"They're able to listen for nuances," he said. "If you have laboured breathing, the person may be upset on the phone and kind of miss that part of it, but as a trained paramedic, you're trained to look for those types of signs that would not be picked up by somebody who is only reading a script."

180,000 calls a year

Callaghan is accusing the province of making the change for the sake of the bottom line.

"It was all about dollars and cents, but we really think that the service our members have provided over decades for Nova Scotians, that training means a lot more than a few dollars and cents on a budget."

There are currently 65 employees at the EHS medical communications centre, about 15 of whom are on leave. Jensen said ideally, there would be up to 75 employees to handle the 180,000 calls they receive every year.

"Our team members are working quite hard right now, so we need more members on the team," she said.

Any new hires who are not paramedics will receive about six weeks of training, she said. 

Jensen said the company now has a physician on shift around the clock, as well as an advance care paramedic. She said they are in place to provide backup if callers need additional medical support while they wait for an ambulance.

The health department initally sent CBC's request for comment to EHS, and followed up with a statement when CBC asked for more detail.

It reinforced the need for more staff at the call centre.

"It is crucial to look at all opportunities to increase the workforce and ensure that patients are receiving the care they need when they need it," the statement said.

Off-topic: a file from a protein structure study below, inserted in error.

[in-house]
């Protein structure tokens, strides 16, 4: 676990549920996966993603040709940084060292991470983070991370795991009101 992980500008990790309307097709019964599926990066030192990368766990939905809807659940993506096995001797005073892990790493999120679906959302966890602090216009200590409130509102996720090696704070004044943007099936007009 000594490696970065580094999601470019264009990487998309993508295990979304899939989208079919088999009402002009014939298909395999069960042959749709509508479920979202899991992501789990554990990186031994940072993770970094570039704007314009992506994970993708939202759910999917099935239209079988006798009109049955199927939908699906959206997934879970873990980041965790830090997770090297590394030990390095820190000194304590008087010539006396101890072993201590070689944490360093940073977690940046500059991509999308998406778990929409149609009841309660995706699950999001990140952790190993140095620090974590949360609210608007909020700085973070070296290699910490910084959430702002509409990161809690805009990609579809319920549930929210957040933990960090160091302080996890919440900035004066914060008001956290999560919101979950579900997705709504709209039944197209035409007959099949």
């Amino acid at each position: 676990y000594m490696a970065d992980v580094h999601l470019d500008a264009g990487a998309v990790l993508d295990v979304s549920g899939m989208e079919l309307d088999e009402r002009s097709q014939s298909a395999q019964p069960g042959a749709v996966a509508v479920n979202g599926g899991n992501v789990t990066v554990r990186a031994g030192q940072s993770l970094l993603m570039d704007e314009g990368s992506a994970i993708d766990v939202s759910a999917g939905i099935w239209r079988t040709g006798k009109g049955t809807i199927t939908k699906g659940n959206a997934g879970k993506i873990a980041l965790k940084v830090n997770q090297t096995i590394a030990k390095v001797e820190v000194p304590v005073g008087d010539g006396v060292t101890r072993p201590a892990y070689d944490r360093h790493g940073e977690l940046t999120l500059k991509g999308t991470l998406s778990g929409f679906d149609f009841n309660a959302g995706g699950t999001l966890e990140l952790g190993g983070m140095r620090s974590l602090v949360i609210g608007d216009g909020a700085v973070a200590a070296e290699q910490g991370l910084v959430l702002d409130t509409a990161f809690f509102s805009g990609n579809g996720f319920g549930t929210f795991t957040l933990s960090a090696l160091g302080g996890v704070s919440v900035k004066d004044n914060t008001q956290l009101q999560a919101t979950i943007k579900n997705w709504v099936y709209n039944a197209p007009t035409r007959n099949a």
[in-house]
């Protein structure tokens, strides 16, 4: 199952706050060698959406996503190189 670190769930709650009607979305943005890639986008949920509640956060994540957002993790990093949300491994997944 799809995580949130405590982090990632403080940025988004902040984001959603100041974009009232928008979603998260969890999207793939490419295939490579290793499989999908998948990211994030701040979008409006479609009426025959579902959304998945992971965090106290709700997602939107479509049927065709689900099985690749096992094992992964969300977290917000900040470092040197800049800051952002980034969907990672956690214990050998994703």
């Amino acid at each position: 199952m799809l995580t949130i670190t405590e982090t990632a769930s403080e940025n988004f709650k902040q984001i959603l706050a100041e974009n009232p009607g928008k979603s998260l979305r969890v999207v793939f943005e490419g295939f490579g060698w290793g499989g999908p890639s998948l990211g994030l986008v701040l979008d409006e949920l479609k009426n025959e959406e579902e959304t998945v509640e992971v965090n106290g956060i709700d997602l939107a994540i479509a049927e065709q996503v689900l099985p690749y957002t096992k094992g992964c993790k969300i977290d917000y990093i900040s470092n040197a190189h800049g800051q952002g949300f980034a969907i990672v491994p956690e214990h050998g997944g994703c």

"The practice of hiring non-paramedics for the Medical Communication Centre is now considered best practice."

While there is a shortage of paramedics in the province, Callaghan said the change won't free up those on the phone to work in the field. He said many of them are later in their careers, and cannot keep up with the physical demands of the job.

Others, he said, have been injured at work, but can continue to provide support over the phone.

"They're heroes, for one thing. They worked tirelessly through the pandemic, answering thousands of calls every year."

He's hoping people will fight this decision, and he has the support of the NDP. Susan LeBlanc, the NDP's spokesperson for health and wellness, was one of the first people to criticize the timing of the move.

"It seems to me a terrible time to make this change, when folks are waiting for ambulances," she said.

Leblanc said it would be one thing if ambulance wait times were reasonable, but she noted the entire system is struggling.

"The real folks at risk are the ones who are calling for an ambulance... It's really essential to have someone on the other end of the line who can help you through whatever is going on."

Jensen said all that's changing right now is the job posting, and paramedics can still apply.

"Certainly, that is an asset," she said of their experience.